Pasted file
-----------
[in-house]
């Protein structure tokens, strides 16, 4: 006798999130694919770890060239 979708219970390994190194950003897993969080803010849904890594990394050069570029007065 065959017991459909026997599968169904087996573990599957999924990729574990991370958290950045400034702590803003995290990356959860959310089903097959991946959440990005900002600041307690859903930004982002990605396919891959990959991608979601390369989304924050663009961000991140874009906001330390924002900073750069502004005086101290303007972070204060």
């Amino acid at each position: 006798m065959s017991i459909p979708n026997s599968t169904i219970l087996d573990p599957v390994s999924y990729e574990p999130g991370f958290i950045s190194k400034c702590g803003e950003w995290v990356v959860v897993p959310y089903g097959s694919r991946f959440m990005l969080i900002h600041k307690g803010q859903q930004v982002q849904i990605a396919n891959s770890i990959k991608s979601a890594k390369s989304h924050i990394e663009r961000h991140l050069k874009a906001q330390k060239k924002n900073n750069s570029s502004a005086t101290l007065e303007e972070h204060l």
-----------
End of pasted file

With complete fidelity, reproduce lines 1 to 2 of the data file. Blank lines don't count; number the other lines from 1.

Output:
[in-house]
């Protein structure tokens, strides 16, 4: 006798999130694919770890060239 979708219970390994190194950003897993969080803010849904890594990394050069570029007065 065959017991459909026997599968169904087996573990599957999924990729574990991370958290950045400034702590803003995290990356959860959310089903097959991946959440990005900002600041307690859903930004982002990605396919891959990959991608979601390369989304924050663009961000991140874009906001330390924002900073750069502004005086101290303007972070204060």